Testimony of Juli Beth Hoover, AICP, City of South Burlington, Vermont
U.S. Senate Fisheries, Wildlife and Water Subcommittee
September 16, 2003
I am testifying on behalf of the City of South Burlington, Vermont, where I serve as Director of Planning and Zoning, and also our eight fellow towns who are subject to EPA’s Phase II NPDES stormwater regulations. My testimony concerns our experience with the Phase II program, some creative ways we have found to meet the Phase II requirements, and also our expanding, highly successful program of decentralized stormwater management projects that are showing great promise as a cost-effective way to meet local economic and environmental needs.
South Burlington and our fellow towns comprise the urban core of Vermont. We are all located within the Greater Burlington area of Chittenden County, which with its 150,000 residents is home to one-quarter of Vermont’s population and most of its major employers. Where water and the economy are concerned, most of what happens in Chittenden County relates to Lake Champlain. The Lake is our drinking water source, a major driver of Northwest Vermont’s tourism economy, and a local and national treasure. It is also the endpoint for nine urban streams that drain most of the County’s urbanized area, Seven of these are on the State’s 303(d) list of waters impaired by urban stormwater runoff. Stormwater is a major environmental concern in Vermont; some of our beaches are plagued by bacterial-related closings, and we continue to work to reduce phosphorus loading into our beautiful lake.
When we first began learning about the Phase II program, we said “Ugh.” More requirements, more paperwork, more expense. Our experience with the program to date, six months after receiving authorization under the program, has been much better than anticipated for two principal reasons.
First, the Phase II stormwater management plan development has led to a thorough accounting of just what the towns spend on stormwater to begin with: in other words, what are all of the things we do and expenses we incur because it rains, and because snow melts? The answer is anything spent or done on flood control, catch basin cleaning, culvert replacement, maintaining beaches and streamside recreation areas, or ensuring that commercial sites are properly managed becomes part of each town’s Phase II Stormwater Management Plan. In short, the Stormwater Management Plans have become a sort of gap-in-services analysis pointing out what our stormwater actions and budgets really are, what holes there may be, and how to pull together new and particularly existing resources to cover those gaps.
Second, the Chittenden County towns developed a creative and cost-effective way to meet the public education and public outreach minimum control measures. It was apparent early in the Phase II process that the collective public education skill level of our group of engineering, public works, wastewater and planning geeks was absolutely zero. Concerned that we were going to be compelled to spend staff time and funds on ineffective and boring brochures, we did something different. Eight towns, the Burlington Airport and the University of Vermont hired a local marketing firm to develop a professional, highly visible public education campaign to meet the Phase II requirements for all of these permittees. Instead of boring brochures and wasted staff time, we will have a professional public education campaign on how citizens can keep the Lake clean. This approach, which will cost 33 cents per county resident per year, has had an enormous impact in King County, Washington and Prince George’s County, Maryland and we believe it will work in Chittenden County, too.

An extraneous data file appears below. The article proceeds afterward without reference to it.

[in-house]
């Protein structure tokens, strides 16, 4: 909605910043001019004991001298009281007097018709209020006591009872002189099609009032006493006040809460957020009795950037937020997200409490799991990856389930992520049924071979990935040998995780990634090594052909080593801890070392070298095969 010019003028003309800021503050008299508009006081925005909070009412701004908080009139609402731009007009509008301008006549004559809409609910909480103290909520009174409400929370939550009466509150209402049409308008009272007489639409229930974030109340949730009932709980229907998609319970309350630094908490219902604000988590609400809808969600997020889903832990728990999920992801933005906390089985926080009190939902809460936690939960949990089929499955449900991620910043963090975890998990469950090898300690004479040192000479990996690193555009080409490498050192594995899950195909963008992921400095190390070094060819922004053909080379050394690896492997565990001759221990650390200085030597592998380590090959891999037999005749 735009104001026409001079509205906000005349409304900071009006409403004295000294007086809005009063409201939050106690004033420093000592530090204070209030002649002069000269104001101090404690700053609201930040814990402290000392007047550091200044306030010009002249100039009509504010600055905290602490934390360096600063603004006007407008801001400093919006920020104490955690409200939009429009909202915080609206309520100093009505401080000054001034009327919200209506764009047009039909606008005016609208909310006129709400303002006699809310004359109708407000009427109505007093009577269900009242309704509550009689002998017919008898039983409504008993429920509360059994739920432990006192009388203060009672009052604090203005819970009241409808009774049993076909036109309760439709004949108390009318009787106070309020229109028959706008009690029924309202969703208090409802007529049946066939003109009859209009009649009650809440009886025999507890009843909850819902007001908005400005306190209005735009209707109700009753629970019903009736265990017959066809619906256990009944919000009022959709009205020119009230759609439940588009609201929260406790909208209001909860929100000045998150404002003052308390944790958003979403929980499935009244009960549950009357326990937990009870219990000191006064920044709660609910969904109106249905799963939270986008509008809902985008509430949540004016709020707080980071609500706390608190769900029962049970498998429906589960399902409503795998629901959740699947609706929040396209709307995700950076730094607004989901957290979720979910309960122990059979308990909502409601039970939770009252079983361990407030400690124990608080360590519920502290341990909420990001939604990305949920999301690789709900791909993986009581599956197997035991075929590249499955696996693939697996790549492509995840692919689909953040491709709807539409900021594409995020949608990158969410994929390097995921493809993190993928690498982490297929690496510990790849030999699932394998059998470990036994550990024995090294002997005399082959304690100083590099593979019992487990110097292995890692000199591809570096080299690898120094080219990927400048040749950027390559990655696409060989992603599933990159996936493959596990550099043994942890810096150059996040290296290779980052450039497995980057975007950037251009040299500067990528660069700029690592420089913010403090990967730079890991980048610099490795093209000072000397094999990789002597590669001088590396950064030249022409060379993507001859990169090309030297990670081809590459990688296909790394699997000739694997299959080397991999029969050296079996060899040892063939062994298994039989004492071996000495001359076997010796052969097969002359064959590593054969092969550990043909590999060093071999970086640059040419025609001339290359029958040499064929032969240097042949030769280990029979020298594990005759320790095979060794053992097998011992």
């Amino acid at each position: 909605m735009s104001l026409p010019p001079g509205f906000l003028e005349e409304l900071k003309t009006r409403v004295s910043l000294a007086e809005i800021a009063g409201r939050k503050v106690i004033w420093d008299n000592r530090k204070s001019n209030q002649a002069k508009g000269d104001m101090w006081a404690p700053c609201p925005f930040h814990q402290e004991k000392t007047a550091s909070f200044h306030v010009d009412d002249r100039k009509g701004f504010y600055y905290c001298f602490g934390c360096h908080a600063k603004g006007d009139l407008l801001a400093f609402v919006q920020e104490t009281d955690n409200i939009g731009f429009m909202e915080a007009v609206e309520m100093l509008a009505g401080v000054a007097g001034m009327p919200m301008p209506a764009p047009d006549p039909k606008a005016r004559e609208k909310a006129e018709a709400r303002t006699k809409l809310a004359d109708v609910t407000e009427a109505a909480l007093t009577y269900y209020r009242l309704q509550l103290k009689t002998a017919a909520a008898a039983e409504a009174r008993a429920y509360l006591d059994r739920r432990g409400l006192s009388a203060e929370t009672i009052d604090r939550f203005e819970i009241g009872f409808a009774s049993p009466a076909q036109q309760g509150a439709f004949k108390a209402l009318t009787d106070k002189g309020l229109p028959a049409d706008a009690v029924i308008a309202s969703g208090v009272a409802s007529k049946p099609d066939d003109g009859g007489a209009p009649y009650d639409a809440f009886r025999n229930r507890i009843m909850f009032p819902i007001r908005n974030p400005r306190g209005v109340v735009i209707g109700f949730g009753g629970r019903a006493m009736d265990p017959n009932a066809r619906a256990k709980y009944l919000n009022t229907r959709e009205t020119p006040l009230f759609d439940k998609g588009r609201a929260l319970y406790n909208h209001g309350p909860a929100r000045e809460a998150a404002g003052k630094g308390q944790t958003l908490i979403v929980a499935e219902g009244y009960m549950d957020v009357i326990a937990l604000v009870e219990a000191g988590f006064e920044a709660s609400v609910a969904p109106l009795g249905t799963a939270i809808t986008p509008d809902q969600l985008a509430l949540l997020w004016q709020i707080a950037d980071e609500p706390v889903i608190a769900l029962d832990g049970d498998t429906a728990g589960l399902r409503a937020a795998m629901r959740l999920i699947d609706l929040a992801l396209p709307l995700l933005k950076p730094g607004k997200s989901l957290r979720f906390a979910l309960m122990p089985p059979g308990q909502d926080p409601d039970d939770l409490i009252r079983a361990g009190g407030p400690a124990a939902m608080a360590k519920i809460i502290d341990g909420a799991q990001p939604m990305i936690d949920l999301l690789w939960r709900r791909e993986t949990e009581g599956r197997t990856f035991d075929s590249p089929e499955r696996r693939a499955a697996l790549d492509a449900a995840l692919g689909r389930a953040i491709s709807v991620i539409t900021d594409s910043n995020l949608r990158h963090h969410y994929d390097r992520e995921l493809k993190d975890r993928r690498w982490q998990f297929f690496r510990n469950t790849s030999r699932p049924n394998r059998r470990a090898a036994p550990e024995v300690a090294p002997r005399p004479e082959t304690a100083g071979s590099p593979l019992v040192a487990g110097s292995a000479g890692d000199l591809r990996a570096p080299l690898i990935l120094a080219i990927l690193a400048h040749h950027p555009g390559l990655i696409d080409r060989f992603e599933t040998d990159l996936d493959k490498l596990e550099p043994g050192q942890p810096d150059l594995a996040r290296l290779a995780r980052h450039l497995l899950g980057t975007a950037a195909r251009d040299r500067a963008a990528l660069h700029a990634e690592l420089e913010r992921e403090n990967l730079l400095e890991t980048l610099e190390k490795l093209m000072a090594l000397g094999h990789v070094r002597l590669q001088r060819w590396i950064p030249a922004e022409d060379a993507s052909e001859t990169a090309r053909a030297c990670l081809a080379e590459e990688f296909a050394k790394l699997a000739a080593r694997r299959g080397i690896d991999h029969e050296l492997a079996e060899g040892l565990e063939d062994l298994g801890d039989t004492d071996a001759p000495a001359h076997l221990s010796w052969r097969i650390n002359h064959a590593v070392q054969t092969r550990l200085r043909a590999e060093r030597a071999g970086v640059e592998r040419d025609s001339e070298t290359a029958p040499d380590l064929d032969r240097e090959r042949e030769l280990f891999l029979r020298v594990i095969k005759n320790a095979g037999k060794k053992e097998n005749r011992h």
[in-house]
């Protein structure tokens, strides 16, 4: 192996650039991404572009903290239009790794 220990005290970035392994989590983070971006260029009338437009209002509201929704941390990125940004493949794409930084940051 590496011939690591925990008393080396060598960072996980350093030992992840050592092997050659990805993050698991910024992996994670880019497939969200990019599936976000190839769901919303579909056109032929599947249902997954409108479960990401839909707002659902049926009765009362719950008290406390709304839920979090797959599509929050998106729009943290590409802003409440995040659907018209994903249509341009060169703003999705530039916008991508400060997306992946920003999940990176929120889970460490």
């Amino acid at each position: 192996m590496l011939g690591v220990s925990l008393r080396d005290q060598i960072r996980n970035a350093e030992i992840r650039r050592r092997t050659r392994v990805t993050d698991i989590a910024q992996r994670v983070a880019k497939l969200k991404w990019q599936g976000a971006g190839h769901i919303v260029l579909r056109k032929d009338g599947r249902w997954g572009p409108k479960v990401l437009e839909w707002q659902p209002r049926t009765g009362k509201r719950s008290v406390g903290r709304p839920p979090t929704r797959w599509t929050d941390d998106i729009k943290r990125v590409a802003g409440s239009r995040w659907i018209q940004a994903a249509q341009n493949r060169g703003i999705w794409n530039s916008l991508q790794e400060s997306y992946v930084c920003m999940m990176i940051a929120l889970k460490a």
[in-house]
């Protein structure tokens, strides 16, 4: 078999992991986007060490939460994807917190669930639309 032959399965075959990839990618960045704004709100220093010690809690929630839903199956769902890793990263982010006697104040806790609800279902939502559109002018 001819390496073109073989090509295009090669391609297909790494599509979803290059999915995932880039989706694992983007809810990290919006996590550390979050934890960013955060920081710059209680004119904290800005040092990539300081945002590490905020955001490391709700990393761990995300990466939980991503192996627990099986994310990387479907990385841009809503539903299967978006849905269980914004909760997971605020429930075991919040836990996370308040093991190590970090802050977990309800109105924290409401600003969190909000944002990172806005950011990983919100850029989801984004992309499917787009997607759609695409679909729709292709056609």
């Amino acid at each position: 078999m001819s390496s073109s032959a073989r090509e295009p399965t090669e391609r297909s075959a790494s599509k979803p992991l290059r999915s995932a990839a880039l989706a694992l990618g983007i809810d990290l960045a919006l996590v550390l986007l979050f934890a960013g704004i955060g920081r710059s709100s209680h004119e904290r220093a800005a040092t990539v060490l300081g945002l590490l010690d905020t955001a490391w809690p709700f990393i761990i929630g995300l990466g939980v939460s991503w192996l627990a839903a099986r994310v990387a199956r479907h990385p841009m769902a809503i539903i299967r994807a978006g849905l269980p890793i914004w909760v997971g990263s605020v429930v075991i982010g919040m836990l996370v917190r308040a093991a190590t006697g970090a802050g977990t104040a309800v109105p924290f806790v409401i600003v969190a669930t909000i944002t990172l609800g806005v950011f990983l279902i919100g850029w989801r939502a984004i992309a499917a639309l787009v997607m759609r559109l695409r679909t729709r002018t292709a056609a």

It is South Burlington’s direct experience, and my testimony, that given the level of effort, staff time, and resources being spent to meet the GASP-34 accounting standards for fixed-asset inventory, the fractional share of time and resources we are spending to meet the Phase II regulations is a far more useful, cost-effective, and publicly beneficial program. The asset inventory doesn’t prevent beach closings and higher water filtration costs; having the authority to implement Phase II will help us do just that.
In Chittenden County, we estimate our communities will spend between $20,000 and $200,000 apiece per year on new expenditures related to Phase II—including the cooperative public education program—which is a per capita expenditure of between $4 and $12 per year. In a recreation-based economy, and in a place where the Champlain Water District will charge us to remove from the Lake whatever pollutants we put into it, we are confident that this is money well spent.
The second, and very exciting, initiative for which I would ask your support, is the our effort to use decentralized or distributed stormwater systems to prevent pollution and support business development. In 2000, a very creative Vermont Environmental Conservation employee noticed three things on a piece of land in South Burlington: a brook polluted with petroleum hydrocarbons, sediment and phosphorus from stormwater runoff in our “auto alley” and which drained, of course, directly to Lake Champlain; a Chevy dealership that needed more stormwater capacity to expand its business; and a totally unused piece of land behind the Chevy dealer that was part of a railroad right-of-way.
With $300,000 from thirteen separate grant sources, the cooperation of the Chevy dealer, and a lot of head-scratching by some very talented people, the City of South Burlington built the Bartlett Brook Stormwater Treatment Facility. This four-acre system does three things: It allowed Bill Shearer to expand his business; has now been shown through scientific monitoring to be removing toxic pollutants and nutrients from Bartlett Brook that otherwise would be dumped in the lake; and it made use of a piece of undevelopable land to serve the environment and the economy in an incredibly cost-effective and attractive way.